Golden Eaglets victory over Ecuador, vital lesson in resilience — Buhari

first_imgRelatedPosts Nigeria dying under Buhari’s jackboot, by Tunde Odesola Edo poll: APC supporters commend Buhari for providing level playing field Buhari holds closed-door meeting with Ghana’s President President Muhammadu Buhari has applauded the performance of the Golden Eaglets on Tuesday in their second game at the ongoing Under 17 FIFA World Cup competition in Brazil, which saw them winning 3-2 after they had trailed Ecuador by 1-2, with five minutes to the end of the match. The position of President Buhari was contained in a statement late on Tuesday by his Special Adviser on Media and Publicity, Femi Adesina. According to the President: “The fact that the youngsters never gave up, and turned the table against their opponents, is a lesson in persistence and resilience.” President Buhari recommended the can-do spirit displayed by the young boys to Nigerians, urging them to display such in all areas of endeavour and in national development. While wishing the Eaglets well in their final group match against Australia, which may well be a formality, President Buhari pledged government’s support to the team as they strive to win the Under 17 World Cup yet again, thus confirming Nigeria’s position as a global power at that level.Tags: Femi AdesinaGolden EagletsMuhammadu Buharilast_img read more

Nick Mariano honors late childhood friend by wearing No. 23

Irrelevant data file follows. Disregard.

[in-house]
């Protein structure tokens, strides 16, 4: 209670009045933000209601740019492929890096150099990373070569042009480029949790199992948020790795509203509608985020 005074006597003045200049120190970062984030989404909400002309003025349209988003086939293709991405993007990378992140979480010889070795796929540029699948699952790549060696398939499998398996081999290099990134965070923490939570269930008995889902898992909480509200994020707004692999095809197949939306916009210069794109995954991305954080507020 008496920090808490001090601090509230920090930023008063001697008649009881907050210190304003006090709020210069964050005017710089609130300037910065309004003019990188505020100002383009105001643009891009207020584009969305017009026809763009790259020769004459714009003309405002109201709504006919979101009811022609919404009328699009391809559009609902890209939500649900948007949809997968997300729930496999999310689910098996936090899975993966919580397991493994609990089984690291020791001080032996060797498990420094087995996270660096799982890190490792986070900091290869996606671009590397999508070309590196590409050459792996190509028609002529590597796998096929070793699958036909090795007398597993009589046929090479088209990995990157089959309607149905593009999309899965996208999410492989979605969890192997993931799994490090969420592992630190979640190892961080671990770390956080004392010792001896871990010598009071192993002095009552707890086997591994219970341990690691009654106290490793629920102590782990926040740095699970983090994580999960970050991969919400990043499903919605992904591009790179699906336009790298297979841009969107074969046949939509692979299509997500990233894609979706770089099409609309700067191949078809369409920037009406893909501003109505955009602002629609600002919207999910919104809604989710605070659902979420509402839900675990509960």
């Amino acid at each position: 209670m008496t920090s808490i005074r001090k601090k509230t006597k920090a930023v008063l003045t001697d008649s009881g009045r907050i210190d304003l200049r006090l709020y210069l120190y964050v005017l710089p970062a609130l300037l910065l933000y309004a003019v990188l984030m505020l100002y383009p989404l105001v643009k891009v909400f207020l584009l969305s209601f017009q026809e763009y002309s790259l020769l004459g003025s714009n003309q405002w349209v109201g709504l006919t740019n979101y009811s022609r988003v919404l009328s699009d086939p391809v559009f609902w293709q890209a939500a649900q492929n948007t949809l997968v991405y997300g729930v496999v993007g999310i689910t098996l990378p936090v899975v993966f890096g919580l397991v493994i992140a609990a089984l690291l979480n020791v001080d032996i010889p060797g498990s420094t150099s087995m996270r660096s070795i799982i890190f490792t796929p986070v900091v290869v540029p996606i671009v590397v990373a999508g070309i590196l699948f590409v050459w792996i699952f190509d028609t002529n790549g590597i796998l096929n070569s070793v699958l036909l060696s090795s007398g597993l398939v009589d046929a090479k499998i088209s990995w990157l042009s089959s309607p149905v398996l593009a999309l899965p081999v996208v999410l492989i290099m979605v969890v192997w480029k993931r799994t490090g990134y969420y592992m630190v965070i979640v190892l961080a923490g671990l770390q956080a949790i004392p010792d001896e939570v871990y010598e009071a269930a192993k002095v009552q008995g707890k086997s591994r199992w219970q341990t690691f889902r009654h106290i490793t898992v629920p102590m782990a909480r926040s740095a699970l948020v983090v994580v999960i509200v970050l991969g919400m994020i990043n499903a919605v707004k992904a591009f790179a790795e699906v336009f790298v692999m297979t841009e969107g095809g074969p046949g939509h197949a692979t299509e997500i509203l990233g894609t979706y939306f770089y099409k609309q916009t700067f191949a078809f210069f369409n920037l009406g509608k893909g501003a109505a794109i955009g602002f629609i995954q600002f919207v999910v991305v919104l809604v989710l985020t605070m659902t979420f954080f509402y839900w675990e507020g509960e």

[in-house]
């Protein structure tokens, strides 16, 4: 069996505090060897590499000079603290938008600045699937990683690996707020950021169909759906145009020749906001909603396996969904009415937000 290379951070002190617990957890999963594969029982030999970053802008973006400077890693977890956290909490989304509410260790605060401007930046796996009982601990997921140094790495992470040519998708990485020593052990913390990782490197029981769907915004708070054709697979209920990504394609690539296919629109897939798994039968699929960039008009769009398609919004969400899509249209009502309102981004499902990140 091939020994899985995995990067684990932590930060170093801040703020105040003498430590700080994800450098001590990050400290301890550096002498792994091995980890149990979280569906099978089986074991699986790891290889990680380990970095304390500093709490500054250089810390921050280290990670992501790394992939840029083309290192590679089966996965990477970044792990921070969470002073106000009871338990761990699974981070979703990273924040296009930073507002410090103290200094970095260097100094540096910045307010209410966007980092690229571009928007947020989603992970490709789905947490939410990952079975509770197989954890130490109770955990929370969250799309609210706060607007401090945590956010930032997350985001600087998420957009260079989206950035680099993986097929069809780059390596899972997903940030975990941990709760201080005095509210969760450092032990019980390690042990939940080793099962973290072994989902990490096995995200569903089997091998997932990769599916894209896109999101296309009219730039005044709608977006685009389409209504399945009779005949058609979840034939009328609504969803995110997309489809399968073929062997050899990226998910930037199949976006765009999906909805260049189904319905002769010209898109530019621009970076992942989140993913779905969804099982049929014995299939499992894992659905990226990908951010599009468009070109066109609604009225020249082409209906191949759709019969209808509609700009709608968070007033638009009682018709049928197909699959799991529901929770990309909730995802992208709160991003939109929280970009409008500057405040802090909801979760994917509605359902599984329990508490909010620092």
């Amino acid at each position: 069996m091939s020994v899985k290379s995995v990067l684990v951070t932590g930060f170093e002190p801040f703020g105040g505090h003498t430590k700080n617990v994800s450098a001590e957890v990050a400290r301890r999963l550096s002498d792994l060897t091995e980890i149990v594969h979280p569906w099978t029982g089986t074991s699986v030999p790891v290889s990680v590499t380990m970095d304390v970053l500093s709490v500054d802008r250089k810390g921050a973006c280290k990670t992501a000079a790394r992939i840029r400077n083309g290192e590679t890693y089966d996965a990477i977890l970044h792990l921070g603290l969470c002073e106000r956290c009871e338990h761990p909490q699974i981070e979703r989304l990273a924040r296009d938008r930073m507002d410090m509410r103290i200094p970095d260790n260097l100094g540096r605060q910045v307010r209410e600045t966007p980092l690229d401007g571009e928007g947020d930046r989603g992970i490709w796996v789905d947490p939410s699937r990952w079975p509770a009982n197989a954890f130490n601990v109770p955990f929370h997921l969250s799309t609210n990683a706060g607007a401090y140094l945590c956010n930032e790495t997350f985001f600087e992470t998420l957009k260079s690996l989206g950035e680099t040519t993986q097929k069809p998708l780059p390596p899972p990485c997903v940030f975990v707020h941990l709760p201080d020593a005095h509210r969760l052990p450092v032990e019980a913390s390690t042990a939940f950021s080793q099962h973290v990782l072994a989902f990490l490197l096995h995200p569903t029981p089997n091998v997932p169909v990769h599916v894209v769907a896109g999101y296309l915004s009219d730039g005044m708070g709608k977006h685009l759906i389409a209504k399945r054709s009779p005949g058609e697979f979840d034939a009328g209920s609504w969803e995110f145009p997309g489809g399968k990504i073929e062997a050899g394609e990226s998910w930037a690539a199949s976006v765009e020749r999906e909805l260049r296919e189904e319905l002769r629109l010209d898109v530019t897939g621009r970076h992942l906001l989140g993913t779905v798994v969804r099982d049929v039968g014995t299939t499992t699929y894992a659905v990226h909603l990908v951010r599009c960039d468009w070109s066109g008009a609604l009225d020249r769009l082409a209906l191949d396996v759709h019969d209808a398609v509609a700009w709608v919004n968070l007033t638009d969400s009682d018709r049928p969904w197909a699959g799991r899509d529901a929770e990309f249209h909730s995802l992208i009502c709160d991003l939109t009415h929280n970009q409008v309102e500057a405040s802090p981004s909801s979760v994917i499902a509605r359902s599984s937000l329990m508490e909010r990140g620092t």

first_imgEvery time Nick Mariano dresses for a game, he’s reminded of the person he plays for, the reason he wears No. 23 and that there’s more to life than the competitions he consumes himself with.Growing up, Nick always wore No. 13. His three brothers wore it too. Thirteen was the family number. But that changed on April 30, 2010, when Christian Federico, a childhood friend of Nick’s, died unexpectedly while jogging on the University of Maryland campus.In honor of him, Nick changed his number in lacrosse to No. 23, the number Christian wore. He began wearing the same undershirt that reads, “Always In Our Hearts” for every game.“After he passed away, that’s when I told myself I would try and be the best player and person I possibly can be because I wanted to follow his footsteps,” Nick said. “He was one of the most influential people I’ve had in my life.”Through 11 games this season, Mariano has continued making good on his promise. He leads No. 9 Syracuse (7-4, 2-2 Atlantic Coast) with 25 goals in his first year at SU after transferring from Massachusetts. The junior midfielder’s 2.2 goals per game rank fifth in the ACC. His lefty cannon shot from the outside has added a dimension to the Orange’s offense.AdvertisementThis is placeholder textNick, despite living in Yorktown, New York, met Christian when his father was an assistant football coach at Ossining (New York) High School. And in all of Nick’s success, Christian has always been right there. A bracelet dangles on Nick’s wrist with “C-FED” inscribed on it and the number sewn to his uniform is another constant reminder.“He’s still with us today and he pushes me to the edge,” Nick said. “He’s always by my side.” Shortly after Christian’s death is when Nick first received the shirt. And around the same time, late spring of his freshman year at Yorktown, it was time for seniors to pass down numbers. The original plan was for senior Remy Lieberman to pass down 13 to Nick. Lieberman knew Nick was “going to be something special.”But Nick had something more special in mind. He wanted to honor Christian. And before taking 23, which became available, he asked Christian’s parents if they would be OK with it.For him to feel that way about wearing Christian’s number definitely made us very happy and very proud. That he was doing that to honor him.Lou FedericoAt UMass, Nick requested 23 before any other freshman and easily laid claim to a number that means more than a number. At Syracuse, it appeared it would be a little harder.Goalie Parker Ferrigan had 23 for two seasons and Nick was scared he wouldn’t end up with it. But about two or three weeks before officially signing paperwork to join SU, he found out that Ferrigan was transferring.Director of operations Roy Simmons III texted Nick saying it was available. Nick immediately told his dad, Phil, and began tearing up.“‘You’re not going to believe this, Dad,’” Phil recalled Nick said in a text message. “He said, ‘I got 23.’ … I said that’s fate, Nick.”Then Phil texted Christian’s dad, Lou.“Guess who’s following him around?” Phil said.The same person who thanked him for water, was with him during a dramatic high school football win and has been stitched on his back since he first slipped on the jersey. Comments Facebook Twitter Google+ That’s how he keeps Christian close to him. Once in high school, Nick wore a different version of the same undershirt since his dad had extras. But it didn’t feel right. It wasn’t as faded as the original. It didn’t have the same rip on the lower left side of the back of the shirt.“I didn’t play well in the game,” Nick said, “so I took that off, and I put the old one back on.” Published on April 17, 2016 at 11:10 pm Contact Paul: [email protected] | @pschweds But in Nick’s first time playing at Christian’s old high school as a varsity football player, Nick’s friend wasn’t there. He had passed away two and a half years prior to the September 2012 matchup against Ossining. Tears trickled along the face of Christian’s father, Lou, as he embraced Nick on the sideline minutes before kickoff.“I said I’m sure Christian’s going to be looking down on him,” Lou said.This was where Nick grew up before moving to Yorktown in third grade. This was where Christian served as a role model in Nick’s athletic career, which took Nick from Ossining water boy to starting quarterback for Yorktown High School as a senior.So on the bus to the most emotional game of his life, Nick panted. He was breathing as fast as he could. He hadn’t been this nervous before a game.When the bus pulled up to the field, he saw the athletic director he’d known since he was 3 years old. That’s when it hit him. Nick wasn’t used to being the visitor at Dilley Field. It was the grounds that fostered the bond between he and Christian.For the first and only time in his varsity football career, Nick was going to wear No. 23. Typically, he wore No. 1 in football, but to honor Christian, he requested the number change as soon as the schedule came out over the summer.It wasn’t all about the game. It was about life.Nick MarianoAnd that’s what Nick thought about as he held Christian’s crying father on the sideline, unaware that one of the most memorable games of his life was about to unfold.Nick scored the game-winning touchdown in overtime, minutes after the lights eerily went out before the extra period started. He knew there was some kind of “aura” around his team. But Nick still had to hold for the victory-clinching extra point. His pregame emotions came rushing back.His hands were shaking. His eyes were shut. When the ball went through the uprights, he sprinted toward midfield, then dropped to the turf and then starting crying.“That’s something that I can look back on when I’m 80 years old,” Nick said. “I can tell my grandkids that story.”As a water boy for the Ossining football team up until eighth grade, Nick got to know Christian, who was 5 years older than him. Any time Nick asked Christian to have a catch before or after practice, he agreed. During games, Christian would talk to Nick on the sidelines about what was going on.After Ossining won the 2007 Section I title, Christian ran over to Nick and hugged him while the rest of the team celebrated together. Then he thanked Nick for delivering the water to him during the game.“That’s really what made me think how special he was because not a lot of guys respect the water boys sometimes when you’re a little kid,” Nick said. “… I cherish that moment every day.”So when he had the chance to return to that same field with that same number, Nick’s athletic career came full circle. While he only wore No. 23 for that one football game, he’s worn an undershirt with Christian’s face on it in every game he’s played in since Christian’s death. And as a junior at Syracuse, he still wears the shirt.Courtesy of Nick Mariano Logan Reidsma | Senior Staff Photographer Related Stories OUT OF FOCUSNick Mariano shines, but not bright enough for Syracuse in loss to CornellNick Mariano leads balanced Syracuse attack with 3 goals in 15-4 winHow Nick Mariano is adjusting to playing midfield for first time since 2007Attack Nick Mariano details decision to transfer to Syracuse Courtesy of Nick Marianolast_img read more